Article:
Grace and Courtesy in the High School

By Stuart Mason – High School

Grace and Courtesy is the theme at the Parent Education Evening this week.  In the high school this term is most often applied to seminar discussions.  Students prepare for weekly seminars by reading an article on a current issue and then participating in a 45 minute round-circle discussion in groups of 10 to 15 students.

Seminar begins with the chairperson – a teacher or in the 15-18 years programme, a student volunteer – inviting questions about the text from the group. Questions can be categorised as factual (seeking to clarify facts or definitions of terms), interpretive (arousing interest and seeking meaning) and evaluative (encouraging expression of opinions). The questions asked and the main points made by participants are recorded and a five-minute review back to the group at the end is provided.

From David Kahn of NAMTA (North American Montessori Teachers Association) we have the following list of ten Grace and Courtesy Rules for Seminar:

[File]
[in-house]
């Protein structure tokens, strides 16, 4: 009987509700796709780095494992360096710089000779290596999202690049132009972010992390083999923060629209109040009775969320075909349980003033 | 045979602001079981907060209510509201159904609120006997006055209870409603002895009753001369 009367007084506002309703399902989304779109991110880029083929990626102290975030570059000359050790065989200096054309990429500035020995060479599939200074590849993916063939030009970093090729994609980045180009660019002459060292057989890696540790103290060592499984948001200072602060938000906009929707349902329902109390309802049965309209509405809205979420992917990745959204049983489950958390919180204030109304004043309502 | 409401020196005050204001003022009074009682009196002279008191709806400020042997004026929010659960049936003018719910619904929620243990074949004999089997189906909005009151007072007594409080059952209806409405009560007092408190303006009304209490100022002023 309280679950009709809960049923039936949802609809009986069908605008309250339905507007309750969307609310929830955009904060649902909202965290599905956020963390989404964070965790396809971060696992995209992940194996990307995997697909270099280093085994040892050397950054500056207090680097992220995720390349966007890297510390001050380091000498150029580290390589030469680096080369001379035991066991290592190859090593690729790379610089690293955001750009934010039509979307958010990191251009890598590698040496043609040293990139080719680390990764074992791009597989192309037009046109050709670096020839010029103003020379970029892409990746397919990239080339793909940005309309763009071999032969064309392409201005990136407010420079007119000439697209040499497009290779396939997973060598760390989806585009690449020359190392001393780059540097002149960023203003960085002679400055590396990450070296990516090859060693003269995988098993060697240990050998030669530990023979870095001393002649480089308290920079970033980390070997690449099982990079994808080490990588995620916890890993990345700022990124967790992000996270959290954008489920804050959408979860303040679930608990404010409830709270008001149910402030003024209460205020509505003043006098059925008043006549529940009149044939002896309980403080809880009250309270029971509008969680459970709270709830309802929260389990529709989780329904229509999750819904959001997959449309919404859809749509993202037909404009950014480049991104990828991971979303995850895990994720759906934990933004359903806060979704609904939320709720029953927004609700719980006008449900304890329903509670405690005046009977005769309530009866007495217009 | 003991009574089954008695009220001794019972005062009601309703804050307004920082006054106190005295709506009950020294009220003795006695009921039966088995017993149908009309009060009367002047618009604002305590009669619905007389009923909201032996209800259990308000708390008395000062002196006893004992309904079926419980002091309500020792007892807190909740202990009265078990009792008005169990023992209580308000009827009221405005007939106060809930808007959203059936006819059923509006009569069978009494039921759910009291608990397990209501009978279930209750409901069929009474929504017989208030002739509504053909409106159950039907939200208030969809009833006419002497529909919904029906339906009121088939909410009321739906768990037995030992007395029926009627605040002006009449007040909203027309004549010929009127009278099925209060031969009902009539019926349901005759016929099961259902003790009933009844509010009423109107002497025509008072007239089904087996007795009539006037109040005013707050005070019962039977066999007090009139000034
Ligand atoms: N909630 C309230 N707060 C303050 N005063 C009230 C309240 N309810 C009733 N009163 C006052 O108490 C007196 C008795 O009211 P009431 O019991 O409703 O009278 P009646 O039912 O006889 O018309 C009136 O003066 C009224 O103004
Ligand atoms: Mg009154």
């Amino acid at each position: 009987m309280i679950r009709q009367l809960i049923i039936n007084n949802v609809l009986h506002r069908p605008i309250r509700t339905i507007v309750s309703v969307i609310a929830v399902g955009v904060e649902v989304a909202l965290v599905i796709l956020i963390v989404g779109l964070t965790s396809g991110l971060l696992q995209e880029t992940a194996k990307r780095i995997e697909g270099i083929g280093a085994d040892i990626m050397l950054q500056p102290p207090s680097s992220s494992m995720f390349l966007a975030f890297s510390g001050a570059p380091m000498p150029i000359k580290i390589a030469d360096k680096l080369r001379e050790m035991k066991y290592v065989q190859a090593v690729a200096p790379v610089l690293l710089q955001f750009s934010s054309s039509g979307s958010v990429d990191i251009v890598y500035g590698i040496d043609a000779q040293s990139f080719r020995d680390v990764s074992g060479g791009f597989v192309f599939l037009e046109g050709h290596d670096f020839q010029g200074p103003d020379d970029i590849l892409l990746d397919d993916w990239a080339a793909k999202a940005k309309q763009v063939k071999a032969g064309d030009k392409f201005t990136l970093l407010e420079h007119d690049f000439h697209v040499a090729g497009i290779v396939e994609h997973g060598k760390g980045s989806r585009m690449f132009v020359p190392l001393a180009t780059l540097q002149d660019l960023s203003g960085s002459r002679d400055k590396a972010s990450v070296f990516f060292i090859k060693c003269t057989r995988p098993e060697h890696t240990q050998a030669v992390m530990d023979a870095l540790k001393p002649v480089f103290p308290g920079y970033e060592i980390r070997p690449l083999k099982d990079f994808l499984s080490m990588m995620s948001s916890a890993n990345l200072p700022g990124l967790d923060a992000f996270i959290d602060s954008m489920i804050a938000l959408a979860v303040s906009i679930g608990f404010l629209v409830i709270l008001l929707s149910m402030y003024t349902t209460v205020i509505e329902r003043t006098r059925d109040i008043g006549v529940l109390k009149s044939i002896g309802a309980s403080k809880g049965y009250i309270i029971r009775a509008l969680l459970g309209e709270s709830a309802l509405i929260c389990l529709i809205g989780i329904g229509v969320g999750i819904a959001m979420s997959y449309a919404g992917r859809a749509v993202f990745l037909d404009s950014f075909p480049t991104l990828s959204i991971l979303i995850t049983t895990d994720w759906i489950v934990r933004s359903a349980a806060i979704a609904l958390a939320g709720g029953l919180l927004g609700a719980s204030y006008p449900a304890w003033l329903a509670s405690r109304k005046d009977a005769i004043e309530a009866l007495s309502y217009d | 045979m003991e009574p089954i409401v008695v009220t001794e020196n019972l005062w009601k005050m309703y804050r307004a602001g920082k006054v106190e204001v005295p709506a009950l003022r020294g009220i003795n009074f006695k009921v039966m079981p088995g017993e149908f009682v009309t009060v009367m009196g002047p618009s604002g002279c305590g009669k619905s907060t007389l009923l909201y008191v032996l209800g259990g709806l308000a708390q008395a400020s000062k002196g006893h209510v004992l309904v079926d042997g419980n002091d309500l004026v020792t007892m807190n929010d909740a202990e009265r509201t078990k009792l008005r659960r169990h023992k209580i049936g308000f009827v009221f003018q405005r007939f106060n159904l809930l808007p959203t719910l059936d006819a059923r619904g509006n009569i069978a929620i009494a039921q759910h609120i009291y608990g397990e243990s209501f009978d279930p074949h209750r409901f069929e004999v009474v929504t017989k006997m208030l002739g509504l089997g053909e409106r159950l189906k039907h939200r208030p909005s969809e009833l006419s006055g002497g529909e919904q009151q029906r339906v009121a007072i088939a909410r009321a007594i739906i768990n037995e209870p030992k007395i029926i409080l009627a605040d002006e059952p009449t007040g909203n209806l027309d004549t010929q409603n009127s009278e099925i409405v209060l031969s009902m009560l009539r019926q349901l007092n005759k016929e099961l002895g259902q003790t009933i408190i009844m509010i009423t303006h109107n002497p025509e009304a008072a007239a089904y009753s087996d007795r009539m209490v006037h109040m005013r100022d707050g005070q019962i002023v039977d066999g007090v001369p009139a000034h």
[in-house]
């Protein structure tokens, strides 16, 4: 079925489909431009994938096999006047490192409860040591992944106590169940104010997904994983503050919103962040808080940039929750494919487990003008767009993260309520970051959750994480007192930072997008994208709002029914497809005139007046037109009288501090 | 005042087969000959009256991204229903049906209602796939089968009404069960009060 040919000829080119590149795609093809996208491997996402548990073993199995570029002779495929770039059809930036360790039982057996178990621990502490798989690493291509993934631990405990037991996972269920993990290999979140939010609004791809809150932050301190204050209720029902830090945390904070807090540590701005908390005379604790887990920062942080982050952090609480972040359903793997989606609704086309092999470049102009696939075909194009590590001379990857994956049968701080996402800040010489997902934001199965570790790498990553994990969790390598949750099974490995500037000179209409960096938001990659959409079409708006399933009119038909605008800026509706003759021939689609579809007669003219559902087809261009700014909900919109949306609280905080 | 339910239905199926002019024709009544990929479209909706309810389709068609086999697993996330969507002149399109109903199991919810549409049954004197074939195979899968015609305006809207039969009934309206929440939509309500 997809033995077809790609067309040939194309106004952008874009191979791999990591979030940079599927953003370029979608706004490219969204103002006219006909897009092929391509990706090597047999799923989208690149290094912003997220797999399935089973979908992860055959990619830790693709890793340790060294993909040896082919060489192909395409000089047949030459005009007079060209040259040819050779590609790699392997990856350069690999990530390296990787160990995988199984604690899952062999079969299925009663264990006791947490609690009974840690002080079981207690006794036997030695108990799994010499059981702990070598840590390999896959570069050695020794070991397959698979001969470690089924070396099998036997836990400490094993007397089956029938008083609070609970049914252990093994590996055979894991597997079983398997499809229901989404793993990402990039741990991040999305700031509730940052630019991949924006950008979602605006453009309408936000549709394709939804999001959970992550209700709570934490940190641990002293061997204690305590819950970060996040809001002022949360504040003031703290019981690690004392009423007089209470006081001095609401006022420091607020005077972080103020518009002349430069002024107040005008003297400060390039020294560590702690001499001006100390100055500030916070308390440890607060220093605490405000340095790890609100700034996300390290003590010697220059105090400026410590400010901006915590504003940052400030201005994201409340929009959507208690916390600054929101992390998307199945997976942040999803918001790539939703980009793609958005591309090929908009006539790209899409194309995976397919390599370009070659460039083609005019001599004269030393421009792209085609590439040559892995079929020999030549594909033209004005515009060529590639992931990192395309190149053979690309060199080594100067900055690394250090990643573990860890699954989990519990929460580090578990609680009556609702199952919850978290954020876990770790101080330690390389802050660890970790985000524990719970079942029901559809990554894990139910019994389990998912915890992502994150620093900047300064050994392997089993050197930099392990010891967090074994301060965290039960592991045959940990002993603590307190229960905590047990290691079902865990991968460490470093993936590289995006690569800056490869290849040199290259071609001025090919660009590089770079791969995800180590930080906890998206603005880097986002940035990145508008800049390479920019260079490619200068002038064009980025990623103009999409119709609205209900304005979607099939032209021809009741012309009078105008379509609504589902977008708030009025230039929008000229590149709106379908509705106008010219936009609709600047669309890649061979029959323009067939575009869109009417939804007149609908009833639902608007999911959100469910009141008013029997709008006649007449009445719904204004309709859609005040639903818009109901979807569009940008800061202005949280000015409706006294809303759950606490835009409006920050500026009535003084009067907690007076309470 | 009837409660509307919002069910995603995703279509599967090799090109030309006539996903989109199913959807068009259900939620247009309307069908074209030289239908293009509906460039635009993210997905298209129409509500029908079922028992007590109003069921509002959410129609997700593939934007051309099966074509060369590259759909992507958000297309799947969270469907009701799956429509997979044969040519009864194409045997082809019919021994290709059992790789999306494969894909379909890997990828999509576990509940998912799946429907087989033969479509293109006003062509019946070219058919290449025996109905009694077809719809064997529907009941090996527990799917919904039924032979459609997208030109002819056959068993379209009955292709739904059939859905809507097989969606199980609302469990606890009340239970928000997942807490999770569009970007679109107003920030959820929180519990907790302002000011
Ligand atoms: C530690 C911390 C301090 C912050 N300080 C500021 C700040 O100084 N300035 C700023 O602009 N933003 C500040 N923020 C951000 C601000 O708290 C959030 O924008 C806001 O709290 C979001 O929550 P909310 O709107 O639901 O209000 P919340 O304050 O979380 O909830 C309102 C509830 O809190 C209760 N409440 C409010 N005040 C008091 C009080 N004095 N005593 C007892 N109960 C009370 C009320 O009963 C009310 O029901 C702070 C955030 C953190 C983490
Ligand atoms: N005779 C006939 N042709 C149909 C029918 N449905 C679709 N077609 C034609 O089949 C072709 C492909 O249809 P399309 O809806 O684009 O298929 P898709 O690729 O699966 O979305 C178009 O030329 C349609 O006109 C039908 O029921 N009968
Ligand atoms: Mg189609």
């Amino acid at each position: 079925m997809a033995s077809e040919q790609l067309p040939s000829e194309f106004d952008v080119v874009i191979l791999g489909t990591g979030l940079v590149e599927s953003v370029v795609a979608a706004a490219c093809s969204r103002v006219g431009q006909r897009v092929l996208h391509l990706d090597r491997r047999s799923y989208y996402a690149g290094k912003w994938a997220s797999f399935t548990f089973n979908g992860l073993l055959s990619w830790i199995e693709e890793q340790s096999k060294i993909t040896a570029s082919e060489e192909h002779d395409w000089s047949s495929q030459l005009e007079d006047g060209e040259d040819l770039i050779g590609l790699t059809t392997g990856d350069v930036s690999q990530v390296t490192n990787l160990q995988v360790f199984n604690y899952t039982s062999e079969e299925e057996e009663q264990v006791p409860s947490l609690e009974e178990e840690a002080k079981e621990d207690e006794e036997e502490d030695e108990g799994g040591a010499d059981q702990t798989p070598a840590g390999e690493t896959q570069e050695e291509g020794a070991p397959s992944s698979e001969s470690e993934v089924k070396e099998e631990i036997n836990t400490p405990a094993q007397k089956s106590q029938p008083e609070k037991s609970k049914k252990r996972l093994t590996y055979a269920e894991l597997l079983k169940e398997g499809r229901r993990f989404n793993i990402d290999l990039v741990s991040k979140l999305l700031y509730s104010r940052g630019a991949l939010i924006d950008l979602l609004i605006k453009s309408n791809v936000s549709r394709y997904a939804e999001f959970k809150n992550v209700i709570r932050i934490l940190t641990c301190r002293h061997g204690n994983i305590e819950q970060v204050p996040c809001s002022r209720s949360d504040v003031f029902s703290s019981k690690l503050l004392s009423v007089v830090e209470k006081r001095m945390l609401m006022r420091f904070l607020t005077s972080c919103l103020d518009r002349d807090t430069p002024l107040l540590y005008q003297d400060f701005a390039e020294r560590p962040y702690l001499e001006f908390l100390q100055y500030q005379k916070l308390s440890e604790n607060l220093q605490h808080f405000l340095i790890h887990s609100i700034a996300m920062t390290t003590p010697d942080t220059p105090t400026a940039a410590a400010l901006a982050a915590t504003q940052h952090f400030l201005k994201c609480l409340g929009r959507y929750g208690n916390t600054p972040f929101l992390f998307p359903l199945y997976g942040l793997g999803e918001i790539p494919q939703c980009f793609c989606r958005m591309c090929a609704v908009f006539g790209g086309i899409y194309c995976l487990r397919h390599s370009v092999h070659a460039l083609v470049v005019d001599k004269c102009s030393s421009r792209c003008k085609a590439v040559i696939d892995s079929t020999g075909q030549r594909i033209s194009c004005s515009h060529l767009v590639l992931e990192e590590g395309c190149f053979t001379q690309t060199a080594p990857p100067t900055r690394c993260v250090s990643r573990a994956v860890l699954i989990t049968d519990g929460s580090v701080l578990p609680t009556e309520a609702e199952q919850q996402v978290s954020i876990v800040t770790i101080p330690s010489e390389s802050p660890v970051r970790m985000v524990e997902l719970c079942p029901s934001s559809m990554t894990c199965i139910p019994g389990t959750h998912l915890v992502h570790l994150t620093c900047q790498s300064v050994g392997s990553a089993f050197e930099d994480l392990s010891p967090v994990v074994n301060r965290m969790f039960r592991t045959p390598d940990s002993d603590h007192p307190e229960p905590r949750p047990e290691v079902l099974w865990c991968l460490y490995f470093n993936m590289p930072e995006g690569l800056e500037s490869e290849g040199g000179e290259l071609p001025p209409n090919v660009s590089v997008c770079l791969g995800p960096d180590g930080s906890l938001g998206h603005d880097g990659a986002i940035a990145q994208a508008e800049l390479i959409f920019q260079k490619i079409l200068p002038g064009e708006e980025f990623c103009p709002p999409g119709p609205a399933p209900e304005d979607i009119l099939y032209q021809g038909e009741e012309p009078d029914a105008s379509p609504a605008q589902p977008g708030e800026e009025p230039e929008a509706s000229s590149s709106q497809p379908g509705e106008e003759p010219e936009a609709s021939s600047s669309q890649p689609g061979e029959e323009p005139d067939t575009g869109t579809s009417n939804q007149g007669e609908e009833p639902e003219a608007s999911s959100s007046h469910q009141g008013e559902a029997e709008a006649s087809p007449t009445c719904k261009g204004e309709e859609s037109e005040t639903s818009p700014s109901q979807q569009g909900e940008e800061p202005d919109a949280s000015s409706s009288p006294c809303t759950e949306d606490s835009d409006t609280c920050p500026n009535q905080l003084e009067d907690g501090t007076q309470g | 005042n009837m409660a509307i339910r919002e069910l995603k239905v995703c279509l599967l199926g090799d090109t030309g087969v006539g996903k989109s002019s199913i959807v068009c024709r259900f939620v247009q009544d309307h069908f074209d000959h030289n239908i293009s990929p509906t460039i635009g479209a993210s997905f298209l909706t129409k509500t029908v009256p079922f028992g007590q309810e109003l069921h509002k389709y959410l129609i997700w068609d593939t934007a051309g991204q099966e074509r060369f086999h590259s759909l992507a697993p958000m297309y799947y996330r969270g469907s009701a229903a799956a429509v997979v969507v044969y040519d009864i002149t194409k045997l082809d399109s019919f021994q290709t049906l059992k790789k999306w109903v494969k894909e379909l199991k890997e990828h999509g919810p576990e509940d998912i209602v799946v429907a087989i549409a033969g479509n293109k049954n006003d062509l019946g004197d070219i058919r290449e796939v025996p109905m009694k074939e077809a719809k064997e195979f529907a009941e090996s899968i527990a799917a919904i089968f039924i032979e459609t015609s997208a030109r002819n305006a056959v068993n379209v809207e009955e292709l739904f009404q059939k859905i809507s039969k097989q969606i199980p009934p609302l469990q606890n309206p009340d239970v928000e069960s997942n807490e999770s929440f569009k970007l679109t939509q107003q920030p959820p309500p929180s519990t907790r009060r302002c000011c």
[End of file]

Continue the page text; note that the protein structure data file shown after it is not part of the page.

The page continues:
• Wait until a person finishes speaking before responding or starting another comment.
  • Do not continue talking for a long period of time. Make your response clear but concise, so others can speak.
  • Make sure you finish your comment clearly so no one is left guessing whether or not you are finished.
  • No one may monopolize the discussion.
  • Politely request for others to have a turn or for a new question to be asked when the discussion seems to narrow to a few participants.
  • Make eye contact with the person who is speaking.
  • Watch the body language of others to recognize when they wish to speak.
  • Advocate for people who have been trying to speak but have not gotten the chance.
  • Call people by their names.
  • Agree or disagree with ideas ­ not with people.

On the subject of rules, Maria Montessori wrote (Childhood to Adolescence) “… in order that individual action should be free and useful at the same time it must be restricted within certain limits and rules that  give  the necessary guidance … The rules must be just those that are necessary and sufficient to maintain order and  ensure progress.”

The rules above obviously contribute to order and also ensure progress by providing the safe place students need to practice reading body language and communicate freely face-to-face.  It is an opportunity to practice expressing ideas out loud without preparation and to share ideas about justice and morality that are important for students of this age.  As with everything in the high school, seminar provides a chance to try on the adult world.